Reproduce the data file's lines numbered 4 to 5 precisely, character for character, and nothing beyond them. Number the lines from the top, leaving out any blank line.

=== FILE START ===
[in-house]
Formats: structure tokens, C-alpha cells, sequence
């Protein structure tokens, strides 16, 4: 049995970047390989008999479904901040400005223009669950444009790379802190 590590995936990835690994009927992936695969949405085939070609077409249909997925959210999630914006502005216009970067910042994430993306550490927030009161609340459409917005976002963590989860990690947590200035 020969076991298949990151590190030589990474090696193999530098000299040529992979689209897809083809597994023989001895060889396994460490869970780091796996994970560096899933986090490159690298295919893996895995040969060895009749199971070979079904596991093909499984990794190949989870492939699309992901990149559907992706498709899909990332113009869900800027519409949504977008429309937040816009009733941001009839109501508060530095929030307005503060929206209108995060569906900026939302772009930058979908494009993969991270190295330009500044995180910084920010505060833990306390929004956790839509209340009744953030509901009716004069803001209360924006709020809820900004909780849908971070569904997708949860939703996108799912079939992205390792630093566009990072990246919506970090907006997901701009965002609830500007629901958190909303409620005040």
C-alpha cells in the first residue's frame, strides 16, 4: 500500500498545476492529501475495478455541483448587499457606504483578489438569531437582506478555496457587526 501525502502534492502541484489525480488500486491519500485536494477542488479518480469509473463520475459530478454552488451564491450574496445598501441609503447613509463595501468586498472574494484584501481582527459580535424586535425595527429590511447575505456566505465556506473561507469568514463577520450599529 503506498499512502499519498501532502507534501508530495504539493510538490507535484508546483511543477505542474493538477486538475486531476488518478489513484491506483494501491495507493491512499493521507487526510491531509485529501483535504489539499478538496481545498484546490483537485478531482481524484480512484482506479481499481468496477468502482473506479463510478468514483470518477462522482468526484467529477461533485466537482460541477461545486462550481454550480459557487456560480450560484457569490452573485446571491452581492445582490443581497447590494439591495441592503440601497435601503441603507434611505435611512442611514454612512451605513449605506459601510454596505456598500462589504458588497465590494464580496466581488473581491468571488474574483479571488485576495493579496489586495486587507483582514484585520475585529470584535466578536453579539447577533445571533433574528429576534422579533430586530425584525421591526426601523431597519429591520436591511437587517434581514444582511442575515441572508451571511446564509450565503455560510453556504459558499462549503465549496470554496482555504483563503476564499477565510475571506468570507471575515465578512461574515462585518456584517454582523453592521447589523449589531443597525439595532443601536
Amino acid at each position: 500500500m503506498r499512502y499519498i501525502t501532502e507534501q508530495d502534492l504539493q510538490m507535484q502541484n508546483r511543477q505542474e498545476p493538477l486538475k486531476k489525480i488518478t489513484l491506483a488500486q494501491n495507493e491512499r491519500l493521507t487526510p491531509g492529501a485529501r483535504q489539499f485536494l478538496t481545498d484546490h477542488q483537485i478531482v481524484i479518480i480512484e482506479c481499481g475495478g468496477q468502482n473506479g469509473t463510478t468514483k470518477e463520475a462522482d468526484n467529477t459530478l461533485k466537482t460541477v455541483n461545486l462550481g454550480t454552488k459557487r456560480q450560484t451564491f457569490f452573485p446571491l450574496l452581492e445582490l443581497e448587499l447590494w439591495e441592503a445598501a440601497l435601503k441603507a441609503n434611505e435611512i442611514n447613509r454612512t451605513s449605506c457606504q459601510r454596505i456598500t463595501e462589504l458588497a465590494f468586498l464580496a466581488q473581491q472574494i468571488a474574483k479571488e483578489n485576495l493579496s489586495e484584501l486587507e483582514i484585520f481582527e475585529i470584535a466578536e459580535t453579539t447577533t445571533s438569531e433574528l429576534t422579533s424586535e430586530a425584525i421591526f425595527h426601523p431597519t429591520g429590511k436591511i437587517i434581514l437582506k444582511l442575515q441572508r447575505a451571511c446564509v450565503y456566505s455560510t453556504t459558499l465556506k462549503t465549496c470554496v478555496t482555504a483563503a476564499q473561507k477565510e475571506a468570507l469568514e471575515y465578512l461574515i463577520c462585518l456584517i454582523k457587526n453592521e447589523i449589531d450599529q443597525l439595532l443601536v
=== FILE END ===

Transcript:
C-alpha cells in the first residue's frame, strides 16, 4: 500500500498545476492529501475495478455541483448587499457606504483578489438569531437582506478555496457587526 501525502502534492502541484489525480488500486491519500485536494477542488479518480469509473463520475459530478454552488451564491450574496445598501441609503447613509463595501468586498472574494484584501481582527459580535424586535425595527429590511447575505456566505465556506473561507469568514463577520450599529 503506498499512502499519498501532502507534501508530495504539493510538490507535484508546483511543477505542474493538477486538475486531476488518478489513484491506483494501491495507493491512499493521507487526510491531509485529501483535504489539499478538496481545498484546490483537485478531482481524484480512484482506479481499481468496477468502482473506479463510478468514483470518477462522482468526484467529477461533485466537482460541477461545486462550481454550480459557487456560480450560484457569490452573485446571491452581492445582490443581497447590494439591495441592503440601497435601503441603507434611505435611512442611514454612512451605513449605506459601510454596505456598500462589504458588497465590494464580496466581488473581491468571488474574483479571488485576495493579496489586495486587507483582514484585520475585529470584535466578536453579539447577533445571533433574528429576534422579533430586530425584525421591526426601523431597519429591520436591511437587517434581514444582511442575515441572508451571511446564509450565503455560510453556504459558499462549503465549496470554496482555504483563503476564499477565510475571506468570507471575515465578512461574515462585518456584517454582523453592521447589523449589531443597525439595532443601536
Amino acid at each position: 500500500m503506498r499512502y499519498i501525502t501532502e507534501q508530495d502534492l504539493q510538490m507535484q502541484n508546483r511543477q505542474e498545476p493538477l486538475k486531476k489525480i488518478t489513484l491506483a488500486q494501491n495507493e491512499r491519500l493521507t487526510p491531509g492529501a485529501r483535504q489539499f485536494l478538496t481545498d484546490h477542488q483537485i478531482v481524484i479518480i480512484e482506479c481499481g475495478g468496477q468502482n473506479g469509473t463510478t468514483k470518477e463520475a462522482d468526484n467529477t459530478l461533485k466537482t460541477v455541483n461545486l462550481g454550480t454552488k459557487r456560480q450560484t451564491f457569490f452573485p446571491l450574496l452581492e445582490l443581497e448587499l447590494w439591495e441592503a445598501a440601497l435601503k441603507a441609503n434611505e435611512i442611514n447613509r454612512t451605513s449605506c457606504q459601510r454596505i456598500t463595501e462589504l458588497a465590494f468586498l464580496a466581488q473581491q472574494i468571488a474574483k479571488e483578489n485576495l493579496s489586495e484584501l486587507e483582514i484585520f481582527e475585529i470584535a466578536e459580535t453579539t447577533t445571533s438569531e433574528l429576534t422579533s424586535e430586530a425584525i421591526f425595527h426601523p431597519t429591520g429590511k436591511i437587517i434581514l437582506k444582511l442575515q441572508r447575505a451571511c446564509v450565503y456566505s455560510t453556504t459558499l465556506k462549503t465549496c470554496v478555496t482555504a483563503a476564499q473561507k477565510e475571506a468570507l469568514e471575515y465578512l461574515i463577520c462585518l456584517i454582523k457587526n453592521e447589523i449589531d450599529q443597525l439595532l443601536v